The close collaboration between students, researchers, recreation, and SHaW professionals like medical director Dr. Ellyssa Eror, measures the success of existing and past programs to develop more successful initiatives in the future.

“Not only do we want to offer programs, we want to determine their effectiveness,” says Pescatello.

Be Well at UConn

Pescatello is also an investigator on an ongoing study about students’ physical and mental health during the pandemic through the #UConnBeWell Study. The pandemic has negatively impacted both health aspects as people have largely been confined to their homes and are often cut off from loved ones and social interaction.

College students faced a unique burden during the COVID-19 pandemic as their learning abruptly shifted and largely remained online, physically removing them from the campus community and services provided in that environment. Before the pandemic, 26% of college-aged youth experiences a mental illness and 87% of college students reported they felt overwhelmed according to the American College Health Association.

Students with preexisting mental health conditions are at a higher risk for adverse mental health outcomes from a traumatic experience during college, like the COVID-19 pandemic, especially considering how many students’ treatment systems were disrupted by the transition to remote modalities.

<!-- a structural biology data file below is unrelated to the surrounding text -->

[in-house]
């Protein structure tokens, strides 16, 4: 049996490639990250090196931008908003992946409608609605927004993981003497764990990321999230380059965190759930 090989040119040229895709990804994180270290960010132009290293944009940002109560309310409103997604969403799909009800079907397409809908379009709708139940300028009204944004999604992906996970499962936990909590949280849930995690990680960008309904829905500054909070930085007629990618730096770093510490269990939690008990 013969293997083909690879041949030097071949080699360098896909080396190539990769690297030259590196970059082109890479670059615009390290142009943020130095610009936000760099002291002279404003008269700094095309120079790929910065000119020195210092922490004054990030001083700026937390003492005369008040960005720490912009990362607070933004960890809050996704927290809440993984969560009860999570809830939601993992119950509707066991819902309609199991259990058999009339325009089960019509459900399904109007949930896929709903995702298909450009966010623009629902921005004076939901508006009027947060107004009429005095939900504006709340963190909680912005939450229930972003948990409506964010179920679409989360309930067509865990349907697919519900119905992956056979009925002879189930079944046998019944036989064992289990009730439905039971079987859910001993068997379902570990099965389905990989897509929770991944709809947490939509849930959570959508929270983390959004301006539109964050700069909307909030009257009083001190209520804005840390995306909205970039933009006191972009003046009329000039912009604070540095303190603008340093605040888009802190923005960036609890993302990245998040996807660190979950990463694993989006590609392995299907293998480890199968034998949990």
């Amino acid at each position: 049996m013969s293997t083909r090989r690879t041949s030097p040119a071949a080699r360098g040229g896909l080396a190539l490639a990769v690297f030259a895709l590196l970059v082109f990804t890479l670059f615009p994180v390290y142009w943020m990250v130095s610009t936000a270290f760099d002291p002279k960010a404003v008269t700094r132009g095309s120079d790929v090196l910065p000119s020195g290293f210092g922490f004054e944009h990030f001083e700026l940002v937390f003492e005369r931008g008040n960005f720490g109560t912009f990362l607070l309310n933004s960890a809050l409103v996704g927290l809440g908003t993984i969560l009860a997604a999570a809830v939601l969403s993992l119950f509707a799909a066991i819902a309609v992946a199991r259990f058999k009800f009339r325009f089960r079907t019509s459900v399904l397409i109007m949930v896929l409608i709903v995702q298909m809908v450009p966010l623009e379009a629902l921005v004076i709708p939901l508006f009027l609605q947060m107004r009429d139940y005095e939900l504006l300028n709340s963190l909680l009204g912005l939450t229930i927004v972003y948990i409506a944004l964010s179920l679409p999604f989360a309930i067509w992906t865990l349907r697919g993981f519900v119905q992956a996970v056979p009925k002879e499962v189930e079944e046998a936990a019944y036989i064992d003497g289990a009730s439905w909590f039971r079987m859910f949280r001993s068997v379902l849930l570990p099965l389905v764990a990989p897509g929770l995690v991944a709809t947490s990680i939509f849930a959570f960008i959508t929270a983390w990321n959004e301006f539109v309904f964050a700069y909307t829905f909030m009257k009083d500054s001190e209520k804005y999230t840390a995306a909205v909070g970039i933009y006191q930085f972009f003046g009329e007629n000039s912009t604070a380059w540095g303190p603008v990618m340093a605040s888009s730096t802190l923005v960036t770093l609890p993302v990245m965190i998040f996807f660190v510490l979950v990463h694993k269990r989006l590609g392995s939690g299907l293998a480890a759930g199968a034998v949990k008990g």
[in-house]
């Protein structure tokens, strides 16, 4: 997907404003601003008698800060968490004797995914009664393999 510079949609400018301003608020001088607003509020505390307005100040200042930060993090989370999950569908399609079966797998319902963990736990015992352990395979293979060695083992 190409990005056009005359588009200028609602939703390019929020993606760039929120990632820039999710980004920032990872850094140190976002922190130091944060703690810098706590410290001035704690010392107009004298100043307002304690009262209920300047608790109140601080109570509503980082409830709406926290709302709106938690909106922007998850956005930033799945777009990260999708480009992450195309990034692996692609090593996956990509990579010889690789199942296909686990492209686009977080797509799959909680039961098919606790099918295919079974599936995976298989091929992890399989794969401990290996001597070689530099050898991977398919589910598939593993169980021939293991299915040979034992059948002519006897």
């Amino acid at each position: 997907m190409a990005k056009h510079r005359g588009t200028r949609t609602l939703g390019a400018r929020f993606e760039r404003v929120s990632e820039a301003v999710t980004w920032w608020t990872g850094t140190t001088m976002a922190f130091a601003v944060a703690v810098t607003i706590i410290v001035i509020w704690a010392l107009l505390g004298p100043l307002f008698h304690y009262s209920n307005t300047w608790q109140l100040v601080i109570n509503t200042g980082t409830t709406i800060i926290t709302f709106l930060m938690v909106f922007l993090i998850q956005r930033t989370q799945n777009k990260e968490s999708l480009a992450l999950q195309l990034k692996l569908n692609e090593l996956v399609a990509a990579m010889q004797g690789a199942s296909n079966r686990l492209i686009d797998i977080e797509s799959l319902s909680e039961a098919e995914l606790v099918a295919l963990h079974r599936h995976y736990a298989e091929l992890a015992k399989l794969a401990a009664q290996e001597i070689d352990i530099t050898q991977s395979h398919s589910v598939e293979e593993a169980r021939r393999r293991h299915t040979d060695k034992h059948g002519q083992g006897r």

The group, which also includes Saraswathi Bellur-Thandaveshwara in the Department of Communication, Rebecca Acabchuk at the Institute for Collaboration on Health, Intervention & Policy (InCHIP), and Emily Hennessy in the SHARP lab, is currently completing the first iteration of this project, funded by InCHIP’s Rapid Response seed grant program. They surveyed more than 1,000 UConn undergraduates, graduate students, and postdoctoral researchers to determine if those with higher levels of self-regulation and self-compassion exhibit more positive health behavior and less risk behavior during the COVID-19 pandemic.

They surveyed indicators such as management of stress, anxiety, depression, and loneliness, substance use, physical activity, diet, sleep, use of positive coping strategies, and online news consumption.

The group has been awarded additional funding from the Office of the Vice President for Research’s COVID-19 Rapid Start Funding program to continue this work to further examine student coping and factors associated with increased risk behavior, such as not maintaining social distancing and poorer mental and physical health outcomes.

Ultimately, the research team hopes to help universities understand the best ways to respond to future crises and support students.

The EIM Solution Committee also includes, from SHaW: medical director, Dr. Elyssa Eror nutrition coordinator, registered dietitian, and EIM-OC advisor Amy Dunham; outreach director and nurse practitioner Kelley LaFleur; nurse practitioner Coryn Clark; physical activity counselor Christina Day; from recreation: director Jay Frain; associate director of programming Michael Dalfonso; assistant program director of fitness and wellness Lauren Dalton; Student Union interim director Cynthia Costanzo; Linda Pescatello; and kinesiology undergraduate Madison Sides.